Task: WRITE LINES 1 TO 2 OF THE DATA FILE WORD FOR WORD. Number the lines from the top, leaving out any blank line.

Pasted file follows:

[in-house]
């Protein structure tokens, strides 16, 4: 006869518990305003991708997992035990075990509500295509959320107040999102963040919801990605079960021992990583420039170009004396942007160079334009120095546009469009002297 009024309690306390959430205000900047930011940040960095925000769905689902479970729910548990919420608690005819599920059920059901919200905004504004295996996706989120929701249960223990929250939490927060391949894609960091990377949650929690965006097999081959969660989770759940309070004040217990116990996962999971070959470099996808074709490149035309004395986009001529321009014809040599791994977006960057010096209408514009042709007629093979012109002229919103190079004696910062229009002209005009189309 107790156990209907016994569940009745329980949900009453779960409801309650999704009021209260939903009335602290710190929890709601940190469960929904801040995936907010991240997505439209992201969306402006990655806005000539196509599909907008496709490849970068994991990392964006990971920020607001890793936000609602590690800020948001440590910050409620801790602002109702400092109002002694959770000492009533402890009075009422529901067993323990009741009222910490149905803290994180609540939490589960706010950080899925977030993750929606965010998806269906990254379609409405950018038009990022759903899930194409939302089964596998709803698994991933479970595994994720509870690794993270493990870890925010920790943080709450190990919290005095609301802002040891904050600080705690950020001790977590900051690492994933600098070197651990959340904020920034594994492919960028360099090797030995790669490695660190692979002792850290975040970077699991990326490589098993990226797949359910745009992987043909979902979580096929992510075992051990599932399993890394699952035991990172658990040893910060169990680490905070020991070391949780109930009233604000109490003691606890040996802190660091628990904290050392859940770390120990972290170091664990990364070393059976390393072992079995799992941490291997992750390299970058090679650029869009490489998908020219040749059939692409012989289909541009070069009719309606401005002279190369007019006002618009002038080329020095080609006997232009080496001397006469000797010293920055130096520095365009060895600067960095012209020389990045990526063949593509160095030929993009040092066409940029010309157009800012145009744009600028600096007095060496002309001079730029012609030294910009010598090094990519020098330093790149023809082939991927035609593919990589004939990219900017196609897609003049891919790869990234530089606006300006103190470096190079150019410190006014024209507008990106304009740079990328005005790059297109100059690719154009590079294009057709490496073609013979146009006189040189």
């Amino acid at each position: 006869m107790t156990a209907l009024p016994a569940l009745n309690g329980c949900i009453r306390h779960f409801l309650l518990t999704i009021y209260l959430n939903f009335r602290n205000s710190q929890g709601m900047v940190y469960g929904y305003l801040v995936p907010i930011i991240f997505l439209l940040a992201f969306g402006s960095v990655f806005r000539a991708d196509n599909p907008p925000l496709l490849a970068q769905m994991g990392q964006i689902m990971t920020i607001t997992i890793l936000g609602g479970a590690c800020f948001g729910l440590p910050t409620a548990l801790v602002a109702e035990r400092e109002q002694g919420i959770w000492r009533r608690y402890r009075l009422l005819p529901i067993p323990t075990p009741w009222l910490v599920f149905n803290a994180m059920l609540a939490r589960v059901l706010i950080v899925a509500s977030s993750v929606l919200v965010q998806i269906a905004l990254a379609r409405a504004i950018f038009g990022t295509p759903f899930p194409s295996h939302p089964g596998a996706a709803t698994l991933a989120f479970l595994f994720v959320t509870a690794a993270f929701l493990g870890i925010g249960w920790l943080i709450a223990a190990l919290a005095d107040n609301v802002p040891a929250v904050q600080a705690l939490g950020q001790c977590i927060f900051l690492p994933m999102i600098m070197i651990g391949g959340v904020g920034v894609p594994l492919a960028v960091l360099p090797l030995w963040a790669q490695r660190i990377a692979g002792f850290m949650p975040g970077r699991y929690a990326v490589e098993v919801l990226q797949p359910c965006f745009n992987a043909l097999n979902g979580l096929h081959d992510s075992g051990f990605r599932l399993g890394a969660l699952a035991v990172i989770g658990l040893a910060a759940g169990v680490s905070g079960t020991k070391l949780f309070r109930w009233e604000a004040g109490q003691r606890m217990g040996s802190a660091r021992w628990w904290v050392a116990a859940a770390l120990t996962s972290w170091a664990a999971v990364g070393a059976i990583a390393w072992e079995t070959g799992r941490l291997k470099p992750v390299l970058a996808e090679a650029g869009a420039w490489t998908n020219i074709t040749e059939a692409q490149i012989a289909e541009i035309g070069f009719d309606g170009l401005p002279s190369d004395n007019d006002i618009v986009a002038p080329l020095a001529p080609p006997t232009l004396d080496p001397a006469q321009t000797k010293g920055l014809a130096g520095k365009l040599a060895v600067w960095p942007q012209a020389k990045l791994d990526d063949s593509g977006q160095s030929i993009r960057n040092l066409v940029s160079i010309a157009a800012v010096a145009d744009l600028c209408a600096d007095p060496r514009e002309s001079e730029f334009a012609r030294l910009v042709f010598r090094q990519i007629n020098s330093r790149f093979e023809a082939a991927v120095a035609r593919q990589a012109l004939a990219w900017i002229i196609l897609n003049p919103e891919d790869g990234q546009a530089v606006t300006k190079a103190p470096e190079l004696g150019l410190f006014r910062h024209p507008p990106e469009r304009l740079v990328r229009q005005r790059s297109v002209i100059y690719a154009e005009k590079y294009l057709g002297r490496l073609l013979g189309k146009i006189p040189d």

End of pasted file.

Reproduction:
[in-house]
């Protein structure tokens, strides 16, 4: 006869518990305003991708997992035990075990509500295509959320107040999102963040919801990605079960021992990583420039170009004396942007160079334009120095546009469009002297 009024309690306390959430205000900047930011940040960095925000769905689902479970729910548990919420608690005819599920059920059901919200905004504004295996996706989120929701249960223990929250939490927060391949894609960091990377949650929690965006097999081959969660989770759940309070004040217990116990996962999971070959470099996808074709490149035309004395986009001529321009014809040599791994977006960057010096209408514009042709007629093979012109002229919103190079004696910062229009002209005009189309 107790156990209907016994569940009745329980949900009453779960409801309650999704009021209260939903009335602290710190929890709601940190469960929904801040995936907010991240997505439209992201969306402006990655806005000539196509599909907008496709490849970068994991990392964006990971920020607001890793936000609602590690800020948001440590910050409620801790602002109702400092109002002694959770000492009533402890009075009422529901067993323990009741009222910490149905803290994180609540939490589960706010950080899925977030993750929606965010998806269906990254379609409405950018038009990022759903899930194409939302089964596998709803698994991933479970595994994720509870690794993270493990870890925010920790943080709450190990919290005095609301802002040891904050600080705690950020001790977590900051690492994933600098070197651990959340904020920034594994492919960028360099090797030995790669490695660190692979002792850290975040970077699991990326490589098993990226797949359910745009992987043909979902979580096929992510075992051990599932399993890394699952035991990172658990040893910060169990680490905070020991070391949780109930009233604000109490003691606890040996802190660091628990904290050392859940770390120990972290170091664990990364070393059976390393072992079995799992941490291997992750390299970058090679650029869009490489998908020219040749059939692409012989289909541009070069009719309606401005002279190369007019006002618009002038080329020095080609006997232009080496001397006469000797010293920055130096520095365009060895600067960095012209020389990045990526063949593509160095030929993009040092066409940029010309157009800012145009744009600028600096007095060496002309001079730029012609030294910009010598090094990519020098330093790149023809082939991927035609593919990589004939990219900017196609897609003049891919790869990234530089606006300006103190470096190079150019410190006014024209507008990106304009740079990328005005790059297109100059690719154009590079294009057709490496073609013979146009006189040189």